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Message posted by Duke on October 10, 2019 at 15:49:26 PST:

Sounds like our backgrounds are very similar. Like you, I worked DoD (USAF) programs with technology that left ME in awe, let along others. The difference, though, was the stuff I saw I knew came from Pico, Palmdale, Burbank, and San Diego; nothing from the Pleiades or Alpha Centauri.

Aside from having lied about such things as his education and employment history, Lazar's stories (when they don't change) about working at S4 are immediately identifiable as bogus to those who've worked in the black world. For example, he's talked about how overly restrictive and compartmentalized security was at S4, but then said all nine hanger bays where the alien craft were maintained were open so he could and did clearly see all nine craft. Remember, his story was he was recruited only to work on "the sports model," he admits he wasn't accessed to any of the other craft.

Not only does this contradict his comments about the rigid departmentalization of the individual craft, but makes no sense from a real world program security standpoint.  To illustrate the point, consider the various a/c that were being flown at A51 in my time from the mid 80s through the early 90s. Sequestering those not accessed to a specific a/c during ground/flight testing of that a/c was standard procedure until the a/c was buttoned back up in its secure facility.  There is no practical reason to think such a procedure would not have been followed if the facility/craft Lazar claims to have knowledge of did exist.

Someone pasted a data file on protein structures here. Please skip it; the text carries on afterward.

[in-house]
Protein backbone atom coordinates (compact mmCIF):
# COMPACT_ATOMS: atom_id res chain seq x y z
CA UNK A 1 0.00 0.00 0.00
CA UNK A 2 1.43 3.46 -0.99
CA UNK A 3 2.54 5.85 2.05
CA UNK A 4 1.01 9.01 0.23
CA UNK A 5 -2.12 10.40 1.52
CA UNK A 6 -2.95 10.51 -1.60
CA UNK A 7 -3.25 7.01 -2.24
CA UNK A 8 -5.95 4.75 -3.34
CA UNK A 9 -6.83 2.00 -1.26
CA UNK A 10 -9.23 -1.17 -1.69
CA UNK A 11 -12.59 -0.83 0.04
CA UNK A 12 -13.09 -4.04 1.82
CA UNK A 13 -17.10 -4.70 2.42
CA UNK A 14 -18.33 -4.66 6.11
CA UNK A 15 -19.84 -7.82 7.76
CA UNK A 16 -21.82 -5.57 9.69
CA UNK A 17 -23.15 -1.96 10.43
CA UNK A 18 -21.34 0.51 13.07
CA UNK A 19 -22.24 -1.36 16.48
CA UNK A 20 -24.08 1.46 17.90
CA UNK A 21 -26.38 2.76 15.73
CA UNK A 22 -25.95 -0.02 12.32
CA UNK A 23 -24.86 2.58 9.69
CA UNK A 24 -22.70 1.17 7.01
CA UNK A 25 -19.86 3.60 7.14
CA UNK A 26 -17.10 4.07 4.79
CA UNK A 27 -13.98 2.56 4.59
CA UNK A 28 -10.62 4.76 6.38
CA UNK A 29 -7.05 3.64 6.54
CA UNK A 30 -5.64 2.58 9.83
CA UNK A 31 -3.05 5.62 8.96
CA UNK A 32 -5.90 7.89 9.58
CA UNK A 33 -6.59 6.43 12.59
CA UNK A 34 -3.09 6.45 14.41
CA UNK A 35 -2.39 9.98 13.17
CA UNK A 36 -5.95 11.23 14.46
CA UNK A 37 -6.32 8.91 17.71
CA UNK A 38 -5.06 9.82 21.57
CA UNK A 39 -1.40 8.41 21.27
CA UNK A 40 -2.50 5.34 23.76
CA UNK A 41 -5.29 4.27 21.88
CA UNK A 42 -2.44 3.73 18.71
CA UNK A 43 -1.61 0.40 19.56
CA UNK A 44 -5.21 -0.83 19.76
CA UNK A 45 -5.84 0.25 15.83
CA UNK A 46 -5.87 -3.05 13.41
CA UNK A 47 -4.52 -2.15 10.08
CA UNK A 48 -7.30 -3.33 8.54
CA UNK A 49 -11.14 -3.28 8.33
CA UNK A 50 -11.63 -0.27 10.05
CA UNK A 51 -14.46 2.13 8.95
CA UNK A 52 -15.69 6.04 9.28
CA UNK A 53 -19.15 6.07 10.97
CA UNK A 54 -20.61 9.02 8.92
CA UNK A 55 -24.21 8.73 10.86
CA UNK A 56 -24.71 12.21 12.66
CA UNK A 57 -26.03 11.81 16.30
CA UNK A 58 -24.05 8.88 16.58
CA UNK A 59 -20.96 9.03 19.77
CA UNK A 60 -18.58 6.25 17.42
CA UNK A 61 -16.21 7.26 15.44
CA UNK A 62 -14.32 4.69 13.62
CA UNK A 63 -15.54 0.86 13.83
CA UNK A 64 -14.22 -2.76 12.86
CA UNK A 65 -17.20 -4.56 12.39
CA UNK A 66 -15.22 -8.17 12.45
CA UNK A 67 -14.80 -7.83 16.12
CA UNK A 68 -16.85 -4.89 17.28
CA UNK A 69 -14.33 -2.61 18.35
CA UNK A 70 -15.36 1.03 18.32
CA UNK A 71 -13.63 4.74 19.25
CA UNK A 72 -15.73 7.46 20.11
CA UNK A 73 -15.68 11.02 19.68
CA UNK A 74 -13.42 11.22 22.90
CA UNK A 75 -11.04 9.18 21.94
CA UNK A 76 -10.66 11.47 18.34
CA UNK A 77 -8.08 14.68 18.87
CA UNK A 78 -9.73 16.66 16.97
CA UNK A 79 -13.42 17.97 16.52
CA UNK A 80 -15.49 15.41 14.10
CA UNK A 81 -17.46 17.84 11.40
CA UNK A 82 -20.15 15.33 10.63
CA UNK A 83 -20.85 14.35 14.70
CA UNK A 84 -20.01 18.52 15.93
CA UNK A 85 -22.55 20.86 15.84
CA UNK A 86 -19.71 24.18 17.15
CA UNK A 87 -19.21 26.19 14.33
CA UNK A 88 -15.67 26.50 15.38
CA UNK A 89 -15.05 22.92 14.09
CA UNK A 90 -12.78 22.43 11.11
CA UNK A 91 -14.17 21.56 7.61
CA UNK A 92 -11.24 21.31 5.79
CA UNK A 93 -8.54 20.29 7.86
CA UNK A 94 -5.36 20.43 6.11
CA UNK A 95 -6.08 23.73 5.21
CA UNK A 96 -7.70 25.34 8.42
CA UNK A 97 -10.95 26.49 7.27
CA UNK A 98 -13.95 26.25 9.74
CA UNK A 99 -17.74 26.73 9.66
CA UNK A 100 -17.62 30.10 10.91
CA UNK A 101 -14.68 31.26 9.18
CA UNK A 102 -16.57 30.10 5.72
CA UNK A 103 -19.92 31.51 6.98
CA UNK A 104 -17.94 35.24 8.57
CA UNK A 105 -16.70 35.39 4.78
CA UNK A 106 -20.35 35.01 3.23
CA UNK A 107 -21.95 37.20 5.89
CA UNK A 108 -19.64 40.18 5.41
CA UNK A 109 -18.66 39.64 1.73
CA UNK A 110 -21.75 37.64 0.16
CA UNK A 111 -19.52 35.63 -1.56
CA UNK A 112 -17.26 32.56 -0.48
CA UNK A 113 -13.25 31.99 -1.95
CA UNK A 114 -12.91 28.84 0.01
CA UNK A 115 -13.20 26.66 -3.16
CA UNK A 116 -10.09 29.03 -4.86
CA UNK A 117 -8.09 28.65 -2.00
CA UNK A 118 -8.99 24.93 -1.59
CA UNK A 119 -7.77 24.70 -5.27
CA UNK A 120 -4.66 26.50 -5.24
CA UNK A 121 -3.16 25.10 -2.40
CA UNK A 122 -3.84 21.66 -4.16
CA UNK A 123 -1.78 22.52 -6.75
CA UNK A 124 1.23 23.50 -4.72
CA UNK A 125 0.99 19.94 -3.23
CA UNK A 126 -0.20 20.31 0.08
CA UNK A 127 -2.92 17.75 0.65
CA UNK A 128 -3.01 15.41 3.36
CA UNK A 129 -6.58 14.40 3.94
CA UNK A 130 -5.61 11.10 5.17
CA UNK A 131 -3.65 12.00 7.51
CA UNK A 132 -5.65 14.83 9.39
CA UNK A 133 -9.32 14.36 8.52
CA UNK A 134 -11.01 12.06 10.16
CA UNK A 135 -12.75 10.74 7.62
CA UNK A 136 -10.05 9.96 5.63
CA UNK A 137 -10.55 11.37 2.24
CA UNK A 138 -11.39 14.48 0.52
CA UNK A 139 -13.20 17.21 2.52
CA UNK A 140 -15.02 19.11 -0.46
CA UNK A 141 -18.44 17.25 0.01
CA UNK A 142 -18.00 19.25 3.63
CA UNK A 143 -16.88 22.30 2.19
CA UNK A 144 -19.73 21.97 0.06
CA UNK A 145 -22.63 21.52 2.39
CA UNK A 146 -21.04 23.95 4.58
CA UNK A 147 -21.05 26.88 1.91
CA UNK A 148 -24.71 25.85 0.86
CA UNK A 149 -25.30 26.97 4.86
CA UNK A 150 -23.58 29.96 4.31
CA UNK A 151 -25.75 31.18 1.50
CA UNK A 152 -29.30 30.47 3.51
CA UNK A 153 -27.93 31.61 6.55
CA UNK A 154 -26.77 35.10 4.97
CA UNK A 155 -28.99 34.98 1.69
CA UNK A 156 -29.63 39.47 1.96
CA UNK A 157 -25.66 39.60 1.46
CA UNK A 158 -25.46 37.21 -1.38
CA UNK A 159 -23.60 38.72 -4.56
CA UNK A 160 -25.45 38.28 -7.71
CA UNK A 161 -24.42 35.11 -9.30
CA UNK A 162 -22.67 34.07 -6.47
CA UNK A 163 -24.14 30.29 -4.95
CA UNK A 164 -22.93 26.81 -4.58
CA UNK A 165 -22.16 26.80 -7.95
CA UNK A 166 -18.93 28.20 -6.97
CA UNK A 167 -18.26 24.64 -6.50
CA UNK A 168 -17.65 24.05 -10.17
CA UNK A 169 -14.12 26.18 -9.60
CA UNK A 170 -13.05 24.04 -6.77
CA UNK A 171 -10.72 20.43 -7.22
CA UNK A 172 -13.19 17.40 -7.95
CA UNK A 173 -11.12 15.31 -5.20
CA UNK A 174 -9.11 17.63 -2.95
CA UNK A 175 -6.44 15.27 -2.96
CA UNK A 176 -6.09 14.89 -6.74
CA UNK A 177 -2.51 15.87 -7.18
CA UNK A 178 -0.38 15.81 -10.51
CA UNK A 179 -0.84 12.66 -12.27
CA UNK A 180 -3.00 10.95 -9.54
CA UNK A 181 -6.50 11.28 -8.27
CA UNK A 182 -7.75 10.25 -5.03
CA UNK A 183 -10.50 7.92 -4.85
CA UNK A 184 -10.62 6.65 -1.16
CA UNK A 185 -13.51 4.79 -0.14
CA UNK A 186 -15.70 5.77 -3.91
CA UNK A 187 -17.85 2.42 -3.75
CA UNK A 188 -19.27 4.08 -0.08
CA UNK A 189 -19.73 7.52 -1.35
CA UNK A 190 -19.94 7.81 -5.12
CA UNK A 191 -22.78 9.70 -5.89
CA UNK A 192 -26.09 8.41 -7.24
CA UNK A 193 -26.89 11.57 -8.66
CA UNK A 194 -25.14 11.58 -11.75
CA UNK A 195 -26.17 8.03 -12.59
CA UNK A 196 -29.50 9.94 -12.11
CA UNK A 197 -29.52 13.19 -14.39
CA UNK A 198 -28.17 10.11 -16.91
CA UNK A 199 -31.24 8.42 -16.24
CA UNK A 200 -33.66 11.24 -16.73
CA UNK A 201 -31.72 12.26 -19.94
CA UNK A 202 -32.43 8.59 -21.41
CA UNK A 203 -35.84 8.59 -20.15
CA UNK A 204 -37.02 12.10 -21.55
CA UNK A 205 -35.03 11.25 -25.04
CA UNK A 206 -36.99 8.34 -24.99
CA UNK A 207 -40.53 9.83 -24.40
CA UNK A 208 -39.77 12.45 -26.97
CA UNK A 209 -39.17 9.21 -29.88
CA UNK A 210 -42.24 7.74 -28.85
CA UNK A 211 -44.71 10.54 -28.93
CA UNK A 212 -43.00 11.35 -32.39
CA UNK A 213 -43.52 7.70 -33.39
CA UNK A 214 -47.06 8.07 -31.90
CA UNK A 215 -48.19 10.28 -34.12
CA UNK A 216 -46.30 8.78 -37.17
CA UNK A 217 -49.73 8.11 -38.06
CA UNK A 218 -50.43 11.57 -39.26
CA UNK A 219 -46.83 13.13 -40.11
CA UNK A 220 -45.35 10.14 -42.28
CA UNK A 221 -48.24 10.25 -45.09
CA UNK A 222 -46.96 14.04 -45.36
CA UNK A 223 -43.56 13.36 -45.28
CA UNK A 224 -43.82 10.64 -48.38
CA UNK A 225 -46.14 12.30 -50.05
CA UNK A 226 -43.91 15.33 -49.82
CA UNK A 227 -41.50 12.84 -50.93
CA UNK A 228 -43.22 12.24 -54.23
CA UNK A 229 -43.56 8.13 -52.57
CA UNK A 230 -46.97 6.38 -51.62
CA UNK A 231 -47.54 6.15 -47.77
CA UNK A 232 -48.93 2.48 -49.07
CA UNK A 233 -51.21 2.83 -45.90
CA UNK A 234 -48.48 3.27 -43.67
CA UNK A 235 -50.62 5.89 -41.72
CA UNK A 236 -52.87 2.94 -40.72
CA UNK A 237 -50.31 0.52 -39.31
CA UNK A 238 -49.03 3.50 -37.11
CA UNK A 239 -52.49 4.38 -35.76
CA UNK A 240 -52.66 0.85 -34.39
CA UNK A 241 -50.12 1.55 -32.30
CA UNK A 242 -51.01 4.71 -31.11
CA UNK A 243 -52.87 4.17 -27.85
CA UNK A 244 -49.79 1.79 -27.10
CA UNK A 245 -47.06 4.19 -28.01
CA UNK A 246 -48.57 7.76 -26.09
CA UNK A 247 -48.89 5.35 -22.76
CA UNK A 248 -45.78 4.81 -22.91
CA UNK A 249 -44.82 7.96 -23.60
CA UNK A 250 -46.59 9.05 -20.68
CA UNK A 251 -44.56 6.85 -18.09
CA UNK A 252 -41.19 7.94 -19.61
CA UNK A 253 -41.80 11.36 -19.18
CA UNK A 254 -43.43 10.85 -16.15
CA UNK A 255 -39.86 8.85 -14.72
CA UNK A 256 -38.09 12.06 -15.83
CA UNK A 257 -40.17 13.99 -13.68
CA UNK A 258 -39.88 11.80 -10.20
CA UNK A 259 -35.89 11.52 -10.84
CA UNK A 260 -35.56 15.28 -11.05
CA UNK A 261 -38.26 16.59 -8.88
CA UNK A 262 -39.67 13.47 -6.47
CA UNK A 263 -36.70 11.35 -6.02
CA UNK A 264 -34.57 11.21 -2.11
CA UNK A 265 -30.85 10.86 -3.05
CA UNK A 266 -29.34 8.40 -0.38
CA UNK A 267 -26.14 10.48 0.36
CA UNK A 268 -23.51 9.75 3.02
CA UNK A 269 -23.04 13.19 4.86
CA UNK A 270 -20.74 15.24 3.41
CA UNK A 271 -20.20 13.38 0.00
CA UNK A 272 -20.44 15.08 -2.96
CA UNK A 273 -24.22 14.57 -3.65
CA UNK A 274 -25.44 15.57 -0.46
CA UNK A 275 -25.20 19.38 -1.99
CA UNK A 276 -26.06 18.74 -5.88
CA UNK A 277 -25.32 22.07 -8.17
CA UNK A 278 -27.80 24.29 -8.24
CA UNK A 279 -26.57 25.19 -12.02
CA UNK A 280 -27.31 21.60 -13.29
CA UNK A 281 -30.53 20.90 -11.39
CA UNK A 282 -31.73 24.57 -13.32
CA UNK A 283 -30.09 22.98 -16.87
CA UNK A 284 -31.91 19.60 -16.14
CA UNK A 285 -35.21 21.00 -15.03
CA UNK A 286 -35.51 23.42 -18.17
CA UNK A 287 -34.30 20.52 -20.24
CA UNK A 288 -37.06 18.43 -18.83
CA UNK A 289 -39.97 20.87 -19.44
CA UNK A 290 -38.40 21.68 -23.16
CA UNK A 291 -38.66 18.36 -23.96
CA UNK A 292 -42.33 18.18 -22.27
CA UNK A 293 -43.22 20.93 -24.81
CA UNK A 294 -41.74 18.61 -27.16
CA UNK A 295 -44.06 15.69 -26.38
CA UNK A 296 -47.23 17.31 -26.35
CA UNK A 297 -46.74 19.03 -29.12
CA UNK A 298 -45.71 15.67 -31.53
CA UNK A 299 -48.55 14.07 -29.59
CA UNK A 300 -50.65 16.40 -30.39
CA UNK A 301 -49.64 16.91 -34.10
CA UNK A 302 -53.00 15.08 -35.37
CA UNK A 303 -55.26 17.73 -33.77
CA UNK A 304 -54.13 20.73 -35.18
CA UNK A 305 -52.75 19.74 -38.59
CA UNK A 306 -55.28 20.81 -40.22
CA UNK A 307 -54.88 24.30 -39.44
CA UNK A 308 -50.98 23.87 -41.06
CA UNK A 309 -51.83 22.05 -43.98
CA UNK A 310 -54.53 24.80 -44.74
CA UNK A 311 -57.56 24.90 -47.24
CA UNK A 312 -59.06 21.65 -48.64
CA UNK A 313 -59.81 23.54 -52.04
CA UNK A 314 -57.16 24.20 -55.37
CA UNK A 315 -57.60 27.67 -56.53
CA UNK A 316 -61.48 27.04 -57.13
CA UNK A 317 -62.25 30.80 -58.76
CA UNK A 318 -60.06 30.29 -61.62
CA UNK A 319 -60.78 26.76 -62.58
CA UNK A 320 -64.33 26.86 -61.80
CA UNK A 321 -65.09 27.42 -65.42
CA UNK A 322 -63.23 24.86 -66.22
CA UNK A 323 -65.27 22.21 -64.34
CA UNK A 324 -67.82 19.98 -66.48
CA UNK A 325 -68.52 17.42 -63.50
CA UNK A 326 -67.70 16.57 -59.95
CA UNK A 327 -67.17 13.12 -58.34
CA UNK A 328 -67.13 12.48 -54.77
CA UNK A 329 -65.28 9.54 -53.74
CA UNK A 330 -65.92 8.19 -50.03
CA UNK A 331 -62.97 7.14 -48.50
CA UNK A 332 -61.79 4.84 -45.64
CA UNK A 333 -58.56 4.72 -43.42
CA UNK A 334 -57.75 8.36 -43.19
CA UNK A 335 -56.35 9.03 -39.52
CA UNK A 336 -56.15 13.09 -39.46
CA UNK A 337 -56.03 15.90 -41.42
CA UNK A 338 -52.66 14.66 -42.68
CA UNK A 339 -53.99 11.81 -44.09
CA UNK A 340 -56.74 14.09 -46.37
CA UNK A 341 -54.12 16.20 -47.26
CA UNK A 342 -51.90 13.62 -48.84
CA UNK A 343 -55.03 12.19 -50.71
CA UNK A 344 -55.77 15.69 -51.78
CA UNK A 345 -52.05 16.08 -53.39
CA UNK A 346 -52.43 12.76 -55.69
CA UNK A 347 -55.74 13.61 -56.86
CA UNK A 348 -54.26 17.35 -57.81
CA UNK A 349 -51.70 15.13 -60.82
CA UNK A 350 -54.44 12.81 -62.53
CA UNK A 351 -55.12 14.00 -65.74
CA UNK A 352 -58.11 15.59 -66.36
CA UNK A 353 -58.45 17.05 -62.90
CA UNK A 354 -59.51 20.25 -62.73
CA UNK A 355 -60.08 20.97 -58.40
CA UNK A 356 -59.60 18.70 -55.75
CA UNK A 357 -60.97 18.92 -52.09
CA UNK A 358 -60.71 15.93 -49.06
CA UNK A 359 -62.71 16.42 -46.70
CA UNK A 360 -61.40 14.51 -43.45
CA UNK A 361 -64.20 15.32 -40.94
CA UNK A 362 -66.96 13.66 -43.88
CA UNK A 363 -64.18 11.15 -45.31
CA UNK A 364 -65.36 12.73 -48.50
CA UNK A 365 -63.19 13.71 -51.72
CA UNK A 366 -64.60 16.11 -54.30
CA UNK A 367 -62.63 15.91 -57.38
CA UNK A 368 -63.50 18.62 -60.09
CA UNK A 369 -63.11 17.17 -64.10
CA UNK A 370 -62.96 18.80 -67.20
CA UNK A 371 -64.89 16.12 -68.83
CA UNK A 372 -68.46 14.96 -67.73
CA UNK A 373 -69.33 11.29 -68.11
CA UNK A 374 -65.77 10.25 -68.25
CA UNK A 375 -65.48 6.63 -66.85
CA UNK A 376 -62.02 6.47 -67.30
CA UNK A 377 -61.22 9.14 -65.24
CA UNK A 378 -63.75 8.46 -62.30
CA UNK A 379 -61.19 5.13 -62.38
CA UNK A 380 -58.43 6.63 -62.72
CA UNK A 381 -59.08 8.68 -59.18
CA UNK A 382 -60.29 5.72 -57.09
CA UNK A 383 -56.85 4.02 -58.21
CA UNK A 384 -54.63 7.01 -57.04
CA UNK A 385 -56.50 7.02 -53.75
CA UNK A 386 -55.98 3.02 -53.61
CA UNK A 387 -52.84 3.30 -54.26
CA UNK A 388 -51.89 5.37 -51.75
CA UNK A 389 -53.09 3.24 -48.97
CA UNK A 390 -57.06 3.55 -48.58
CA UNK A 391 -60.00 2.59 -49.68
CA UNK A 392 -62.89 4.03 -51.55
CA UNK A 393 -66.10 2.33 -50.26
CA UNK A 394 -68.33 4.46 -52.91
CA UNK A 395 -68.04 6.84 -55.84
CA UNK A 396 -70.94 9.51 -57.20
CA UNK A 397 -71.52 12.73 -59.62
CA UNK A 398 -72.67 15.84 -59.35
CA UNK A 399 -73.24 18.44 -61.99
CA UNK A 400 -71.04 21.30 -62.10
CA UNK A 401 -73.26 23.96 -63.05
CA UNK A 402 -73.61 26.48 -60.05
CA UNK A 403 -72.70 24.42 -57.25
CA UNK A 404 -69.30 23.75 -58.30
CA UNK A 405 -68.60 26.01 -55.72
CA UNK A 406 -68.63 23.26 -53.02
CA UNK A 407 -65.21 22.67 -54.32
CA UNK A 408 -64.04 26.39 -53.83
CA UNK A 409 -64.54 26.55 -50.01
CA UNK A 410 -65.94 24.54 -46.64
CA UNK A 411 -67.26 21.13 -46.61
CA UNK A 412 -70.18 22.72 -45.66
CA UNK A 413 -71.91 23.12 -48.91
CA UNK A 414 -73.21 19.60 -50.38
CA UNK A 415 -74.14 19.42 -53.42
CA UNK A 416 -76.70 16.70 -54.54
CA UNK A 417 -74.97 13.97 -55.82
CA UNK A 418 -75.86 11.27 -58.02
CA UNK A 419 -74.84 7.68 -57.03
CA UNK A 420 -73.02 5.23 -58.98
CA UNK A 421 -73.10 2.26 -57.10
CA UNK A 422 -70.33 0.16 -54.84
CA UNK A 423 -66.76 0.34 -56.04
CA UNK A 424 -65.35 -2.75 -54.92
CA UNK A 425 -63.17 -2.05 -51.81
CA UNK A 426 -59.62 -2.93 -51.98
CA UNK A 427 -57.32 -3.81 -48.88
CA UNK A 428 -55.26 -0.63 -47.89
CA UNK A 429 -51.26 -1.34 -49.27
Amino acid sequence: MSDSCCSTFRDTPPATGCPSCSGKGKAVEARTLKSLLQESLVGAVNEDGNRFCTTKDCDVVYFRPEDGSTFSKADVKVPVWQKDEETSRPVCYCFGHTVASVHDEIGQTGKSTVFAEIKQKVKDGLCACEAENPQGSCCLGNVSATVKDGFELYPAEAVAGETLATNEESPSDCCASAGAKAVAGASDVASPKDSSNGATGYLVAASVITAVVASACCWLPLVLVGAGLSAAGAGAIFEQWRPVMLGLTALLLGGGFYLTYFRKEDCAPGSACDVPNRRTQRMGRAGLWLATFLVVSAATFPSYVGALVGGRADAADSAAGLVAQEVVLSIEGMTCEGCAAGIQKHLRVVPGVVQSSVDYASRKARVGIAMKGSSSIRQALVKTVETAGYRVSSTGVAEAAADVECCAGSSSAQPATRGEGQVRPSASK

As anyone who's ever worked in that environment can will you, security processes and procedures are not left to chance. All such (USAF) facilities operate under common established, mandatory security AFIs, OIs, procedures, regulations, plans etc across the board. (Not surprisingly, many of the documents defining security requirements/methods are themselves classified.) It is against these common, standardized requirements/documents that organizations are evaluated during IG compliance/readiness/security inspections. The concept and processes of compartmentalization implementation are well established, non-accessed personnel wouldn't even know the designation/nomenclature of a program they were not cleared into, let alone have an opportunity to freely and randomly observe the classified systems associated with that program.

In Reply to: Re: BOB LAZAR posted by EngineerGuY on October 10, 2019 at 10:34:20 PST:


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